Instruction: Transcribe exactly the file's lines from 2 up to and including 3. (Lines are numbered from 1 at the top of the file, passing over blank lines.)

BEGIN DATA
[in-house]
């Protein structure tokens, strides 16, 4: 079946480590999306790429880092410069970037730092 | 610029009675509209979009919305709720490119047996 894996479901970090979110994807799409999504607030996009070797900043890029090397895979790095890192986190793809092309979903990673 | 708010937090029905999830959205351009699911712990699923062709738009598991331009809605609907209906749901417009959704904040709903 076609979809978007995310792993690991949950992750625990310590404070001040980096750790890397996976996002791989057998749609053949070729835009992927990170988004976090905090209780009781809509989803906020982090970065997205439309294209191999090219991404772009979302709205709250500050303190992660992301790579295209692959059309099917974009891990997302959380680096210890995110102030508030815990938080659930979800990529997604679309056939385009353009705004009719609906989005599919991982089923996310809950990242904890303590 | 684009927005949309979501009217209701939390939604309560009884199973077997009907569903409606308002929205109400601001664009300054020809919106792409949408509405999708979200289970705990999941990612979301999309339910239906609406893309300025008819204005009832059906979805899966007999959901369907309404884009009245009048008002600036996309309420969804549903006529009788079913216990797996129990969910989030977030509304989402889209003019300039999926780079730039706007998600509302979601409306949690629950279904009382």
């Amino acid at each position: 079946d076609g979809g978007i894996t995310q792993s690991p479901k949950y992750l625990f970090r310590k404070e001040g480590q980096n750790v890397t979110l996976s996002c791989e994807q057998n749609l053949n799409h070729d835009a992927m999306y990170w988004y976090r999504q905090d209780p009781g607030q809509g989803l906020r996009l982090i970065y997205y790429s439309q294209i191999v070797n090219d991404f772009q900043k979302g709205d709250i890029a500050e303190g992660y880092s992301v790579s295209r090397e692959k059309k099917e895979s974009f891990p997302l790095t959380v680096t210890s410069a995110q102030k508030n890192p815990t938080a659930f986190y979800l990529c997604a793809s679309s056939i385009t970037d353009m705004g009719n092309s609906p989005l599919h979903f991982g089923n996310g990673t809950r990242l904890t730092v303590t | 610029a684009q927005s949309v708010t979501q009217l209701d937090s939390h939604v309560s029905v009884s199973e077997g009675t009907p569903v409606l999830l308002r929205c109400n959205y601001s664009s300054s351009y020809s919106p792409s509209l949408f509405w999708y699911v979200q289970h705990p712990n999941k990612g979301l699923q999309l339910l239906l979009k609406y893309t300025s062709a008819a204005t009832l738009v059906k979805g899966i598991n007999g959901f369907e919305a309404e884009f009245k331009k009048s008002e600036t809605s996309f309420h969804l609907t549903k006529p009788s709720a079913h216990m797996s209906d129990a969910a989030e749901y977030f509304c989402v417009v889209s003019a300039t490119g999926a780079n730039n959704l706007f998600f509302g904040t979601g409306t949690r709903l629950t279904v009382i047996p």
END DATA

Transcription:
């Protein structure tokens, strides 16, 4: 079946480590999306790429880092410069970037730092 | 610029009675509209979009919305709720490119047996 894996479901970090979110994807799409999504607030996009070797900043890029090397895979790095890192986190793809092309979903990673 | 708010937090029905999830959205351009699911712990699923062709738009598991331009809605609907209906749901417009959704904040709903 076609979809978007995310792993690991949950992750625990310590404070001040980096750790890397996976996002791989057998749609053949070729835009992927990170988004976090905090209780009781809509989803906020982090970065997205439309294209191999090219991404772009979302709205709250500050303190992660992301790579295209692959059309099917974009891990997302959380680096210890995110102030508030815990938080659930979800990529997604679309056939385009353009705004009719609906989005599919991982089923996310809950990242904890303590 | 684009927005949309979501009217209701939390939604309560009884199973077997009907569903409606308002929205109400601001664009300054020809919106792409949408509405999708979200289970705990999941990612979301999309339910239906609406893309300025008819204005009832059906979805899966007999959901369907309404884009009245009048008002600036996309309420969804549903006529009788079913216990797996129990969910989030977030509304989402889209003019300039999926780079730039706007998600509302979601409306949690629950279904009382």
């Amino acid at each position: 079946d076609g979809g978007i894996t995310q792993s690991p479901k949950y992750l625990f970090r310590k404070e001040g480590q980096n750790v890397t979110l996976s996002c791989e994807q057998n749609l053949n799409h070729d835009a992927m999306y990170w988004y976090r999504q905090d209780p009781g607030q809509g989803l906020r996009l982090i970065y997205y790429s439309q294209i191999v070797n090219d991404f772009q900043k979302g709205d709250i890029a500050e303190g992660y880092s992301v790579s295209r090397e692959k059309k099917e895979s974009f891990p997302l790095t959380v680096t210890s410069a995110q102030k508030n890192p815990t938080a659930f986190y979800l990529c997604a793809s679309s056939i385009t970037d353009m705004g009719n092309s609906p989005l599919h979903f991982g089923n996310g990673t809950r990242l904890t730092v303590t | 610029a684009q927005s949309v708010t979501q009217l209701d937090s939390h939604v309560s029905v009884s199973e077997g009675t009907p569903v409606l999830l308002r929205c109400n959205y601001s664009s300054s351009y020809s919106p792409s509209l949408f509405w999708y699911v979200q289970h705990p712990n999941k990612g979301l699923q999309l339910l239906l979009k609406y893309t300025s062709a008819a204005t009832l738009v059906k979805g899966i598991n007999g959901f369907e919305a309404e884009f009245k331009k009048s008002e600036t809605s996309f309420h969804l609907t549903k006529p009788s709720a079913h216990m797996s209906d129990a969910a989030e749901y977030f509304c989402v417009v889209s003019a300039t490119g999926a780079n730039n959704l706007f998600f509302g904040t979601g409306t949690r709903l629950t279904v009382i047996p």